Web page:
Does Canada's welfare system need an overhaul?
Last month, when EverydayMoney wondered if, to ensure no Canadians could take advantage of the program, it would hurt to drug test recipients of unemployment benefits, you guys spoke up.
The consensus: yes, the benefits system is flawed (and may provide an incentive for Canucks to get cozy not working) but if there’s to be anything in need of reform, it’s Canada’s welfare structure.
Where employment insurance is concerned, out-of-workers have paid into the program, MSN readers said. Welfare, at least in the national perception, is just free cash to those who don’t want to work.
Certainly, the circumstances surrounding our country’s welfare system may not be that cut and dry, yet even the most Liberal Canadian would concede there are recipients perhaps not totally in need of the support. Critics of Canada’s welfare program are in no short supply.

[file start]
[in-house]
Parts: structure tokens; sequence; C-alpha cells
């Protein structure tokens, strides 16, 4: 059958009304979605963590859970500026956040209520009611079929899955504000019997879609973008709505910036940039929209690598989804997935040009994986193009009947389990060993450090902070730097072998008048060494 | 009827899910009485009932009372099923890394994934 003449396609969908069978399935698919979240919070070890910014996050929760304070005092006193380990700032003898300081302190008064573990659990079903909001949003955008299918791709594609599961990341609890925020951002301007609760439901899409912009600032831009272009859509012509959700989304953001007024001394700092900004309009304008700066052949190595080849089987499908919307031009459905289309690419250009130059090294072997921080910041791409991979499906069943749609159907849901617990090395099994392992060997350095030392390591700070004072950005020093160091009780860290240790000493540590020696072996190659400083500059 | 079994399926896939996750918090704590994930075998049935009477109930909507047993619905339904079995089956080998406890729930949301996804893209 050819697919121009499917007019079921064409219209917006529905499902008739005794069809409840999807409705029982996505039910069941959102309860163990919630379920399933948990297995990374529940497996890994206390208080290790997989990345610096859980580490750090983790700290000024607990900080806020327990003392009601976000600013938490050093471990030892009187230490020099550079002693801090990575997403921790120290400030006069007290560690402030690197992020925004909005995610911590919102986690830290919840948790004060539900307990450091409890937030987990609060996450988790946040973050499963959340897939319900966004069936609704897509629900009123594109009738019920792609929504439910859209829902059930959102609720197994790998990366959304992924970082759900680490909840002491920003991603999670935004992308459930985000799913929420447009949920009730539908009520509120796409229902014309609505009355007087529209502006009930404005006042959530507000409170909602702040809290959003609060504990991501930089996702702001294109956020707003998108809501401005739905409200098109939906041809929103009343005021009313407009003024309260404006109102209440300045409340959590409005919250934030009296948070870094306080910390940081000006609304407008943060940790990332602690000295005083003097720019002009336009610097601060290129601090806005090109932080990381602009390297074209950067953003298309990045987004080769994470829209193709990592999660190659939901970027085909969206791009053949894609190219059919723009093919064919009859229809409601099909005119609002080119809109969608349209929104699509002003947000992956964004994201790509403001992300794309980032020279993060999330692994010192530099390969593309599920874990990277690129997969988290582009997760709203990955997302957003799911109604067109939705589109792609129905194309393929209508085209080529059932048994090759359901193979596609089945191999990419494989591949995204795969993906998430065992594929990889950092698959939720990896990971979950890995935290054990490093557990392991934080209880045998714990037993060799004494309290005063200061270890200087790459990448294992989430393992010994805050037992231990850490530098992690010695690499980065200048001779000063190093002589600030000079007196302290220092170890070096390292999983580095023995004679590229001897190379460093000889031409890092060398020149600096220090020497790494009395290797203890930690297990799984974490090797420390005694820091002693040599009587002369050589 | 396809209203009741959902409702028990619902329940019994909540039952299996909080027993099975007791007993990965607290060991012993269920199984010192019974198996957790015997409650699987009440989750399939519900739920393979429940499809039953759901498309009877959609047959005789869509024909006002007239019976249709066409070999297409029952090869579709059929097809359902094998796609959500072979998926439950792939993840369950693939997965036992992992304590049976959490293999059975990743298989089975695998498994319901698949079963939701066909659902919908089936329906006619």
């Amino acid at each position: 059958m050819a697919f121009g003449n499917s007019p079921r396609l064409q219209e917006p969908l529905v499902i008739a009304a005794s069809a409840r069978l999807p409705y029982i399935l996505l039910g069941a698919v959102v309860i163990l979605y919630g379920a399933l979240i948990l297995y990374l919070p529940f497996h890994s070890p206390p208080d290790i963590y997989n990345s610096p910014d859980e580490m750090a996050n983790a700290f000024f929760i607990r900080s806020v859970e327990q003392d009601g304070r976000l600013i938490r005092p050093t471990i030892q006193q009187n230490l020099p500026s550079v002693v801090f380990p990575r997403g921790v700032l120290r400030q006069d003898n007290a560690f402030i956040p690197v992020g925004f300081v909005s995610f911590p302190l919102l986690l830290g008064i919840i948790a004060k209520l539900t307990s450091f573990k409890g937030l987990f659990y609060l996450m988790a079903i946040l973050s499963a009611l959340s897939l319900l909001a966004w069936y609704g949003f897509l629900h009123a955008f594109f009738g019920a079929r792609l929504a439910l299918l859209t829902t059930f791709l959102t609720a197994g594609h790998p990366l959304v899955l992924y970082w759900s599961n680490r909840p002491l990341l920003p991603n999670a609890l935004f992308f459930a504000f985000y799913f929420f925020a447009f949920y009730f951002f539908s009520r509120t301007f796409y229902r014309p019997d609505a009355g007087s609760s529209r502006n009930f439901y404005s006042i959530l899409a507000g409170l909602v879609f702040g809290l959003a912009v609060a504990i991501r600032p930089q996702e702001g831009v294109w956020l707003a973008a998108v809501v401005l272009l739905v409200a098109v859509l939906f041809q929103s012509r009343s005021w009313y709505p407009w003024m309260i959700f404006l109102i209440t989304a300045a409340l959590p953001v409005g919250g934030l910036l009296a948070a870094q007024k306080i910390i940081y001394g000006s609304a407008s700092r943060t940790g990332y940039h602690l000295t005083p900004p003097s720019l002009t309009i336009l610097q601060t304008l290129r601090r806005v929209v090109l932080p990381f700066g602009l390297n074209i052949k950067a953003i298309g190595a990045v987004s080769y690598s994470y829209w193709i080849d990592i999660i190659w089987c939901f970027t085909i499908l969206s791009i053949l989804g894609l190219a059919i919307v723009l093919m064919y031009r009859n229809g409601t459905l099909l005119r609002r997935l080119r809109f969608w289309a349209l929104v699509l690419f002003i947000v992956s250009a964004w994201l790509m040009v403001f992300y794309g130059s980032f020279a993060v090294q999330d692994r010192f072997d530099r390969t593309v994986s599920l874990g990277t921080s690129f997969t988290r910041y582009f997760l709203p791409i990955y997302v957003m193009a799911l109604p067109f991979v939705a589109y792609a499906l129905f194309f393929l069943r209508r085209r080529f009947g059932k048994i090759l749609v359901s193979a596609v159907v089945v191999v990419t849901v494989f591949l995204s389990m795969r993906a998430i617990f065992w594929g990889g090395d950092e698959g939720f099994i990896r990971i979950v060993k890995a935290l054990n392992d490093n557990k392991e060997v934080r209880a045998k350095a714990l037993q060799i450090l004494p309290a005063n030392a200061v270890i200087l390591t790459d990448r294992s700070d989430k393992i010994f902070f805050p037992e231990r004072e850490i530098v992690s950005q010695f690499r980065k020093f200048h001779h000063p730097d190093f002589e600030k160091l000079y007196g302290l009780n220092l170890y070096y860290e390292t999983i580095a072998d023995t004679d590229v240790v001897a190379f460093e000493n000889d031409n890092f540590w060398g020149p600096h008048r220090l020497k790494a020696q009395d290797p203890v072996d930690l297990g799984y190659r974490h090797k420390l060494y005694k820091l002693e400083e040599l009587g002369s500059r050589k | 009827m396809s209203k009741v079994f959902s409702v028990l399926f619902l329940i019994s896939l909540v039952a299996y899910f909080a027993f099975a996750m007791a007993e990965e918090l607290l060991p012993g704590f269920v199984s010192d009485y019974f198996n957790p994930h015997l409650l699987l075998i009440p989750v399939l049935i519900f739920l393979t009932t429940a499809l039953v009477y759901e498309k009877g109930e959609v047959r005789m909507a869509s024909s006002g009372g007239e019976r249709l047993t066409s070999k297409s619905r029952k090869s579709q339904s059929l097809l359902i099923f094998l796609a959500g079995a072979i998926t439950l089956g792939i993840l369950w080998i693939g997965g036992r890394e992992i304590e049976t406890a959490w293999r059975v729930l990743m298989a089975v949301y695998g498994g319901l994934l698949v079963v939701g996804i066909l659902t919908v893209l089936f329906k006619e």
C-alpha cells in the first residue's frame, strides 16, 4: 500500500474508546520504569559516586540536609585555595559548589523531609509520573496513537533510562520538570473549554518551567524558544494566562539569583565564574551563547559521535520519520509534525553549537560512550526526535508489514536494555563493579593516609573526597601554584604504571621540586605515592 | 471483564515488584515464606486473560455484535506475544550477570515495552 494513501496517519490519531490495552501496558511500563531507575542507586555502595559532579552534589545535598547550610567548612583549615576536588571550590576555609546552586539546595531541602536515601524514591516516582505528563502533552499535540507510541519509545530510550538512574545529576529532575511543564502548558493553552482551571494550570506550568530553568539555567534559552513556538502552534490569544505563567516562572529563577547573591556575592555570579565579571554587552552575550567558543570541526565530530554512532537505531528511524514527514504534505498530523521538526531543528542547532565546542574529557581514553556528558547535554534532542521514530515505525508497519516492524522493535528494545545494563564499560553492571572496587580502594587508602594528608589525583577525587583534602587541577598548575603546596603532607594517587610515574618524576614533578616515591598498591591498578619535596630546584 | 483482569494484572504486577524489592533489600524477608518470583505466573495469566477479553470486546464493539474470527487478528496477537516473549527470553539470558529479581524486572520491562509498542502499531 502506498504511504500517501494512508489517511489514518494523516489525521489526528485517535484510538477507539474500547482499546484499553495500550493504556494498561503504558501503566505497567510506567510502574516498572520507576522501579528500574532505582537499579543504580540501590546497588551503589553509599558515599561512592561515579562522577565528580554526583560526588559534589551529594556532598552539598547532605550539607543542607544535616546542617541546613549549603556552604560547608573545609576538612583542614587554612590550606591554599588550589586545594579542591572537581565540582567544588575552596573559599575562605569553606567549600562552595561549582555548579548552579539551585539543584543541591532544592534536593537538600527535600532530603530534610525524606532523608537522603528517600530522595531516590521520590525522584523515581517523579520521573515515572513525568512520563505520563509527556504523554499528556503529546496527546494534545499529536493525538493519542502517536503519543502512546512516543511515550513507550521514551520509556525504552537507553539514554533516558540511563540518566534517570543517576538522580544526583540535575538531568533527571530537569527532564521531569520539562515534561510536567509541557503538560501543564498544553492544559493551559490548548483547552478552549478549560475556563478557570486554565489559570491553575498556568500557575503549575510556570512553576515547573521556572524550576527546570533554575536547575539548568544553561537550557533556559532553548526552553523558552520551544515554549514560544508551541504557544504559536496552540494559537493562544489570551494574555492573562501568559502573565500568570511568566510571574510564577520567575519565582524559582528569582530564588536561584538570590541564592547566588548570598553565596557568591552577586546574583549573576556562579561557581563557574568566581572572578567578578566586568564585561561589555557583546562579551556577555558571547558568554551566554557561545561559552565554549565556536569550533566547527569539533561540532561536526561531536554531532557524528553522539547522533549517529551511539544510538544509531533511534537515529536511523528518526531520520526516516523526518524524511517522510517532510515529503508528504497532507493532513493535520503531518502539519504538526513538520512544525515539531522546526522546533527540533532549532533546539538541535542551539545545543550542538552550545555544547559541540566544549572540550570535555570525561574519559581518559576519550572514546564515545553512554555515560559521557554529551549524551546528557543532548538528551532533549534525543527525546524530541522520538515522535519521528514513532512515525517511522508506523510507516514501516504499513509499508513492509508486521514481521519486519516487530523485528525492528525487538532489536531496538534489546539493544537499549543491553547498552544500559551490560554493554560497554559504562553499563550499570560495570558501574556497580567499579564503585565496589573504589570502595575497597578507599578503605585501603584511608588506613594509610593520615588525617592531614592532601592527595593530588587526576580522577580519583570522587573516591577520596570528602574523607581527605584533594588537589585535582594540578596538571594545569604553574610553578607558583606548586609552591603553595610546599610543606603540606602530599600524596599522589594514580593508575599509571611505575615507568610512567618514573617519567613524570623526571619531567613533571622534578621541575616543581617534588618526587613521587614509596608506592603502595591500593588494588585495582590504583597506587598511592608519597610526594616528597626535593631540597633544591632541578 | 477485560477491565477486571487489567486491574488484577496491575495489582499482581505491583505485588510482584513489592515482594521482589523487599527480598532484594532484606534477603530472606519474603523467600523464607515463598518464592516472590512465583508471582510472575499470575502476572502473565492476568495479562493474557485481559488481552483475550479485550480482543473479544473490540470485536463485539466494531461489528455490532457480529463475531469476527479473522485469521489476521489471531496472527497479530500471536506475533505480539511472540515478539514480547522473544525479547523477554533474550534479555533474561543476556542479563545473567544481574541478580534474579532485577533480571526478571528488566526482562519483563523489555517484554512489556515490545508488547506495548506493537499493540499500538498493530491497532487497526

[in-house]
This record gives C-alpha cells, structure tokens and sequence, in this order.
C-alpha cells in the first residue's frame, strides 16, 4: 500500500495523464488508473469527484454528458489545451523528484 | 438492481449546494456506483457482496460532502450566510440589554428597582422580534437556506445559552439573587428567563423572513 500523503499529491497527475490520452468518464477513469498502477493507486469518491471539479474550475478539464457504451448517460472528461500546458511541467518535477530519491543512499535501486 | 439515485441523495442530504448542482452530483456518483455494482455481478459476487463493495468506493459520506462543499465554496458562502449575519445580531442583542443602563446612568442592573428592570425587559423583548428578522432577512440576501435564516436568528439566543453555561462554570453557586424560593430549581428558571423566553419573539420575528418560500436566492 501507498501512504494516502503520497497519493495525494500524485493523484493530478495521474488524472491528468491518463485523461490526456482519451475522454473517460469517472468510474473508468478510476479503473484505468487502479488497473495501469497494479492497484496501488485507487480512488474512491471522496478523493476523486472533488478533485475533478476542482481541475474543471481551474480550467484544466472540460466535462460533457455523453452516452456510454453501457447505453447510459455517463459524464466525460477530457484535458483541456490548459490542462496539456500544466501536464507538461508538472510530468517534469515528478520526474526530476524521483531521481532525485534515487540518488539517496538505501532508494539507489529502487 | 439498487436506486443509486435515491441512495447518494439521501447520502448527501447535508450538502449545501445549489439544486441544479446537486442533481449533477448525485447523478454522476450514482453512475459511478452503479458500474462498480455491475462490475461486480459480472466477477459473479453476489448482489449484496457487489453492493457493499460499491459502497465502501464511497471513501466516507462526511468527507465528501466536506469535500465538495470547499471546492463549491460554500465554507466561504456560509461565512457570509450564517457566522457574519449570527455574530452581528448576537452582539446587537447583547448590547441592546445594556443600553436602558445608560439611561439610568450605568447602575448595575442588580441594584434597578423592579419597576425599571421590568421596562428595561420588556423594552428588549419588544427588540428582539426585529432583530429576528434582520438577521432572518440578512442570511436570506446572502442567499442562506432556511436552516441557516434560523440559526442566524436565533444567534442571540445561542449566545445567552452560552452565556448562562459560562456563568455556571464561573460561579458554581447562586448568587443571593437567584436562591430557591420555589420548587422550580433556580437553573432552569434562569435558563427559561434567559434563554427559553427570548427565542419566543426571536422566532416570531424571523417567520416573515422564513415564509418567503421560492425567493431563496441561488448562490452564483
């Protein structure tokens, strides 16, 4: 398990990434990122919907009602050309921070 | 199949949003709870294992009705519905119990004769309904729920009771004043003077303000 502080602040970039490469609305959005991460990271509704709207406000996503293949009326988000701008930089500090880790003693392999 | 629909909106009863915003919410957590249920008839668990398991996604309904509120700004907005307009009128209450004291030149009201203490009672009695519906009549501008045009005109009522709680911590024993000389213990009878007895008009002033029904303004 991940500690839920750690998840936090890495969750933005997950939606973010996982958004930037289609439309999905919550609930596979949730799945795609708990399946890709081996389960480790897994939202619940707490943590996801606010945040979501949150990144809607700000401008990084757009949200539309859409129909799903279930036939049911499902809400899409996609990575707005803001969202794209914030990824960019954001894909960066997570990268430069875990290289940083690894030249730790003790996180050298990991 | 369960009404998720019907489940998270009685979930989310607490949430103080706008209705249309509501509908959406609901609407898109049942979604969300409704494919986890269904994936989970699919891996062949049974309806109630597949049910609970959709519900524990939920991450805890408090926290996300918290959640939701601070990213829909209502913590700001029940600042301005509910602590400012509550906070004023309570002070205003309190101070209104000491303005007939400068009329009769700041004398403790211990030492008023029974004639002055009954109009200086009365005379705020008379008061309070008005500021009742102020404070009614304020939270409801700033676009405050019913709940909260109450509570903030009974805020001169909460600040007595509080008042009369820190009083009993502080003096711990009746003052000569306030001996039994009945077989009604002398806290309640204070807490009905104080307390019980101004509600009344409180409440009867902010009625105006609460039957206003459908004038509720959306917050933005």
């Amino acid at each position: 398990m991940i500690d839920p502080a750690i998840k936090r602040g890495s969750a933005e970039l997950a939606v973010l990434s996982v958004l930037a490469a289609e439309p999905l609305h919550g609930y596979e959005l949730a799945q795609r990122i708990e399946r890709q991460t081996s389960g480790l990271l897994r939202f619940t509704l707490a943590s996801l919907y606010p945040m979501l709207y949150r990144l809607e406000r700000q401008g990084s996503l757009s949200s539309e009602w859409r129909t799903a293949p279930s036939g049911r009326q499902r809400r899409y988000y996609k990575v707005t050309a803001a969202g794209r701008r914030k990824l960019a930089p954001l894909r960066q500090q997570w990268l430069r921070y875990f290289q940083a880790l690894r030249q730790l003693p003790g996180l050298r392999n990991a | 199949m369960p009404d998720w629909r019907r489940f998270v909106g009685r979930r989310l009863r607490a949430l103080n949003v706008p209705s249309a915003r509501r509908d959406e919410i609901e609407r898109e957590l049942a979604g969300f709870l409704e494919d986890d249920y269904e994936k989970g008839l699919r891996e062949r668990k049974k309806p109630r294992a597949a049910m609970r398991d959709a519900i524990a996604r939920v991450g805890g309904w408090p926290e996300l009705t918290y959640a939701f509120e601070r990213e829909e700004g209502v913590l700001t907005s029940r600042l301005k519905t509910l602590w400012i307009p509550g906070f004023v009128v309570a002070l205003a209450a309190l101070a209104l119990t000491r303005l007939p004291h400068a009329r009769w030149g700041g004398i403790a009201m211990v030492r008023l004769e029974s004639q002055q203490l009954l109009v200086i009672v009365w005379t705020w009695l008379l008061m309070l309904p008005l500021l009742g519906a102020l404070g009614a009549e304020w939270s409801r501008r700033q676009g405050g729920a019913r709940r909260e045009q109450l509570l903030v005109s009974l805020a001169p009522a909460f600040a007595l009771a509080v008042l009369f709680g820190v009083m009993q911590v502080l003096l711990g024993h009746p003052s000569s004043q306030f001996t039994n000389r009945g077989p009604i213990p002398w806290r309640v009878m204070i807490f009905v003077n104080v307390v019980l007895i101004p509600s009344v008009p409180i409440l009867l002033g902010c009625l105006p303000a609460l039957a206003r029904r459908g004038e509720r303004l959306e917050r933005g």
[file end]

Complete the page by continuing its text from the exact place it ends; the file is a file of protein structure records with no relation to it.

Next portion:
Of course, that’s getting ahead of ourselves. The inspiration for this post was Britain’s highly-publicized plan last week to overhaul its national welfare system.
Long slammed for being “more generous” than it needs to be, according to the Washington Post, England will move to cut $128 billion in spending over the next four years – starting with its “overly paternal state system.”
The key points of the plan:
1) All of Britain’s benefit programs – disability and child assistance payments, etc. – will be rolled into one universal payout system.
2) Recipients who turn down more than three job offers may be penalized by losing their benefits for up to three years.
3) Further, recipients unable to find work may be forced to perform unpaid community service.
No matter where you fall on the political spectrum, those last two points, specifically, seem to fall in line with what the world needs, post-recession: a tougher stance against welfare cheats, ensuring taxpayer assistance goes where it’s actually needed.
Do you think Canada needs to perform a similar overhaul of its welfare system, tightening the payout qualifications and holding recipients accountable for their job prospects?
By Jason Buckland, MSN Money